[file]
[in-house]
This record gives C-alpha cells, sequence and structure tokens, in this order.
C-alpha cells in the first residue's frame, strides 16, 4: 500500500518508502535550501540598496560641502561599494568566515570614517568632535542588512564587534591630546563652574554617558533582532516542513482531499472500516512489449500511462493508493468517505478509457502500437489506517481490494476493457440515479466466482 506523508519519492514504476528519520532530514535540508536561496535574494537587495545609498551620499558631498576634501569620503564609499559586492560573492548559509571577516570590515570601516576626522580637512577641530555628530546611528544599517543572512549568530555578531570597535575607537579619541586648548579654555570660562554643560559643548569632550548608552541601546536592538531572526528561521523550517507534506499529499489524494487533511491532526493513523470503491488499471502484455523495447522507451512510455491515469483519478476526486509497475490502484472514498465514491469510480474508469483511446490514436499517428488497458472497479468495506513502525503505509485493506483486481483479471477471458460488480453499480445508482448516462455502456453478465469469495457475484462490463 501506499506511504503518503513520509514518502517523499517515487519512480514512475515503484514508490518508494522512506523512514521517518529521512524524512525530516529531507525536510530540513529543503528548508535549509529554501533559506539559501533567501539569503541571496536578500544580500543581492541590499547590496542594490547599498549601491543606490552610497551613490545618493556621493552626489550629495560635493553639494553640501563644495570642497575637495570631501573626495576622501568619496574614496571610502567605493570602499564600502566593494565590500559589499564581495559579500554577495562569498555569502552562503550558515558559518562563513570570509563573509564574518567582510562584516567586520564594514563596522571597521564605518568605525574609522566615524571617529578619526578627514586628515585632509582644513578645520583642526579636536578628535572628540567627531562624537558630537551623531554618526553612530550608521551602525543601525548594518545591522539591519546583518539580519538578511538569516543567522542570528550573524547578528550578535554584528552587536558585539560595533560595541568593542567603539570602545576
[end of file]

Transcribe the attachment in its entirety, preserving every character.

[in-house]
This record gives C-alpha cells, sequence and structure tokens, in this order.
C-alpha cells in the first residue's frame, strides 16, 4: 500500500518508502535550501540598496560641502561599494568566515570614517568632535542588512564587534591630546563652574554617558533582532516542513482531499472500516512489449500511462493508493468517505478509457502500437489506517481490494476493457440515479466466482 506523508519519492514504476528519520532530514535540508536561496535574494537587495545609498551620499558631498576634501569620503564609499559586492560573492548559509571577516570590515570601516576626522580637512577641530555628530546611528544599517543572512549568530555578531570597535575607537579619541586648548579654555570660562554643560559643548569632550548608552541601546536592538531572526528561521523550517507534506499529499489524494487533511491532526493513523470503491488499471502484455523495447522507451512510455491515469483519478476526486509497475490502484472514498465514491469510480474508469483511446490514436499517428488497458472497479468495506513502525503505509485493506483486481483479471477471458460488480453499480445508482448516462455502456453478465469469495457475484462490463 501506499506511504503518503513520509514518502517523499517515487519512480514512475515503484514508490518508494522512506523512514521517518529521512524524512525530516529531507525536510530540513529543503528548508535549509529554501533559506539559501533567501539569503541571496536578500544580500543581492541590499547590496542594490547599498549601491543606490552610497551613490545618493556621493552626489550629495560635493553639494553640501563644495570642497575637495570631501573626495576622501568619496574614496571610502567605493570602499564600502566593494565590500559589499564581495559579500554577495562569498555569502552562503550558515558559518562563513570570509563573509564574518567582510562584516567586520564594514563596522571597521564605518568605525574609522566615524571617529578619526578627514586628515585632509582644513578645520583642526579636536578628535572628540567627531562624537558630537551623531554618526553612530550608521551602525543601525548594518545591522539591519546583518539580519538578511538569516543567522542570528550573524547578528550578535554584528552587536558585539560595533560595541568593542567603539570602545576